The Smithsonian’s National Zoo is home to over a dozen species of primates. The homestead for the Zoo’s gorillas and orangutans is the Great Ape House. Within the house, floor-to-ceiling viewing panes allow visitors to view these endangered animals up close. Having a choice of how to spend their time is critical to great ape care, so enclosures are designed to provide the animals with opportunities to use their natural behaviors in new and exciting ways. Whether inside or outside, the apes have an opportunity to climb trees and multi-level platforms, rest in a hammock; swing from hanging ropes and fire hoses, engage in enriching activities (such as training and painting) and forage for food.
Walking between the Great Ape House to Think Tank? Look up! Orangutans travel along the O-Line, a 50-foot-high suspended cable track that gives them the freedom to move between their yards at the Great Ape House and Think Tank. Orangutans have the choice to use the O-Line on nice weather days from late morning to the early afternoon.
The interactive Think Tank exhibit is the place to think about animal thinking! Visitors are introduced to orangutans, Allen’s swamp monkeys, Schmidt’s red-tailed monkeys, Norway rats, and land hermit crabs to explore the concept of thinking through three main themes: language, society and tool use. Learn more about the Zoo’s ongoing primate research projects, see the monkeys illustrate the rules of living in a society, and observe rats navigating their exhibit, highlighting their physical abilities and flexible decision-making skills.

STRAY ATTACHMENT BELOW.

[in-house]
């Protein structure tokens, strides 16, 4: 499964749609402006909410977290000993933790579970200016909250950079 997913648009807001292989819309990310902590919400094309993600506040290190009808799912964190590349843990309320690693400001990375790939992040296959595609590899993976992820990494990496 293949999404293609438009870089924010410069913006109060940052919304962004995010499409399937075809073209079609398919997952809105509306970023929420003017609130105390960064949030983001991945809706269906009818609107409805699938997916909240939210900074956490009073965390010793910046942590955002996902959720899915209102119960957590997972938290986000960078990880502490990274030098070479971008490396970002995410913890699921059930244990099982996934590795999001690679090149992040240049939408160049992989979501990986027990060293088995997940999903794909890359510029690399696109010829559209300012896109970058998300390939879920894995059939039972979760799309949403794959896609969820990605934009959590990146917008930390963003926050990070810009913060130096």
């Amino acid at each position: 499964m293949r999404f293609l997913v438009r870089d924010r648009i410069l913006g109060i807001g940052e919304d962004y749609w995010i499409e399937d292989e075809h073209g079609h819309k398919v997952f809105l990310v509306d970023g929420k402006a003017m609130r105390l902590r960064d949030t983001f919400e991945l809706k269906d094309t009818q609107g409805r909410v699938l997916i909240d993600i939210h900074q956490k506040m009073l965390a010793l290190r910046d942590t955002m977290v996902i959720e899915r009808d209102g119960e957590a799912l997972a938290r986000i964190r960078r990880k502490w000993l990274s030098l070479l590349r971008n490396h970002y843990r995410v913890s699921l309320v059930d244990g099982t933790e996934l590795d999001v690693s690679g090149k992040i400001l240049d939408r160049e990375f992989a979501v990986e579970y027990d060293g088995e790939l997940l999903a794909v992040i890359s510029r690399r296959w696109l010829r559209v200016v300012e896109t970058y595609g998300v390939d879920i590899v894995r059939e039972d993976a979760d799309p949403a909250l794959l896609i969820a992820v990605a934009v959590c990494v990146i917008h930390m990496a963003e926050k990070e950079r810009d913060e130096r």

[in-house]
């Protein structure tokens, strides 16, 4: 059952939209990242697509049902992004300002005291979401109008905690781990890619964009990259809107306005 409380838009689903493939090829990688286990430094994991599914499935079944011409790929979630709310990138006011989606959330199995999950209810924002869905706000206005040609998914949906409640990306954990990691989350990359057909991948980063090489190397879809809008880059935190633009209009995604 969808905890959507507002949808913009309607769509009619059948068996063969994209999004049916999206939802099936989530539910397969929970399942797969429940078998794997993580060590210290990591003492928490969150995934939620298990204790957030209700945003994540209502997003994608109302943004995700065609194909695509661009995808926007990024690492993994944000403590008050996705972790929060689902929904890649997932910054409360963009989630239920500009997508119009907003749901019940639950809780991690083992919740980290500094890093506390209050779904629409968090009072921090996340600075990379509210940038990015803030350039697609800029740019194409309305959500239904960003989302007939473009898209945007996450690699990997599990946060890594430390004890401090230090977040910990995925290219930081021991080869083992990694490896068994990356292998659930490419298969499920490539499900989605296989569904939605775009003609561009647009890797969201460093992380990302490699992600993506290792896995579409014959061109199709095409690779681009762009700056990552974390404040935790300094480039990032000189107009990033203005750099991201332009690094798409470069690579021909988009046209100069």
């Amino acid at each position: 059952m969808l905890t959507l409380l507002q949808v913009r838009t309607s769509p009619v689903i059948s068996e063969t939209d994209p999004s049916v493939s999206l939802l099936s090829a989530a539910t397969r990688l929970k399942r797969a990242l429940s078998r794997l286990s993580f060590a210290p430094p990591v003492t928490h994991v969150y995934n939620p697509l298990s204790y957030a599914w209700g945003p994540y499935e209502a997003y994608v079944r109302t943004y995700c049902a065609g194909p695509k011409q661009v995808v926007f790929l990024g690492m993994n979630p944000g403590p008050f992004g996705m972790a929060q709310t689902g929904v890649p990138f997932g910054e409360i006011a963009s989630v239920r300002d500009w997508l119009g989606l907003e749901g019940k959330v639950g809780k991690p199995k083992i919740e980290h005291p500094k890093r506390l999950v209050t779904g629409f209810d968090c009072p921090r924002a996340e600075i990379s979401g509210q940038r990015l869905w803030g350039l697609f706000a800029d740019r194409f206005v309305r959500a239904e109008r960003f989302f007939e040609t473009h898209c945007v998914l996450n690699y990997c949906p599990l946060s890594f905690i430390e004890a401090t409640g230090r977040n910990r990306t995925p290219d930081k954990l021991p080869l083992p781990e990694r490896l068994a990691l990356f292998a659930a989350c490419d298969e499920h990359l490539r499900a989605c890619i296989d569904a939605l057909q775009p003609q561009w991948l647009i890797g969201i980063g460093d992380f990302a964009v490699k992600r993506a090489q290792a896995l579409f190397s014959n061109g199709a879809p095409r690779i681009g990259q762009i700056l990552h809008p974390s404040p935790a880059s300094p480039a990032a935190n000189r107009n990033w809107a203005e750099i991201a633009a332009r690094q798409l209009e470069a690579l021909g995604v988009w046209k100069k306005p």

Inside Think Tank, participate in a tug-of-war with an orangutan at the orangutan rope-pull and test their arm strength. Looking at the animals outside? Get caught under a mist of water — turned on by an orangutan — in the Wet Zone. The outdoor orangutan exhibit is fitted with two mister shower heads. The push valves are operable only by the apes, who will have the ability to shower a visitor, themselves or both.
At Gibbon Ridge, visitors can see white-cheeked gibbons and siamangs swing through the ropes and branches. The Zoo’s tall outdoor enclosures are fitted with platforms, ropes and swings that encourage these lesser apes to navigate their habitat just as they would in the wild. With their long arms and hands, gibbons are adapted to moving fast high in the tree canopy using an arm-over-arm motion called “brachiation.” When walking on the ground, they place their arms above their head for balance.
Ring-tailed lemurs, red-fronted lemurs and black-and-white ruffed lemurs live on Lemur Island. Throughout the day, lemurs may be found basking in the sun, jumping through the trees, or huddled together, often grooming one another to strengthen their social bonds.
Depending on the time of day and weather conditions, all of the lemurs and apes have a choice to be in their indoor or outdoor enclosures. Great apes tend to be active in the morning and nap in the mid to late afternoon. Our gorillas and orangutans also have the option to enjoy some time away from the crowds in off-exhibit areas behind the scenes.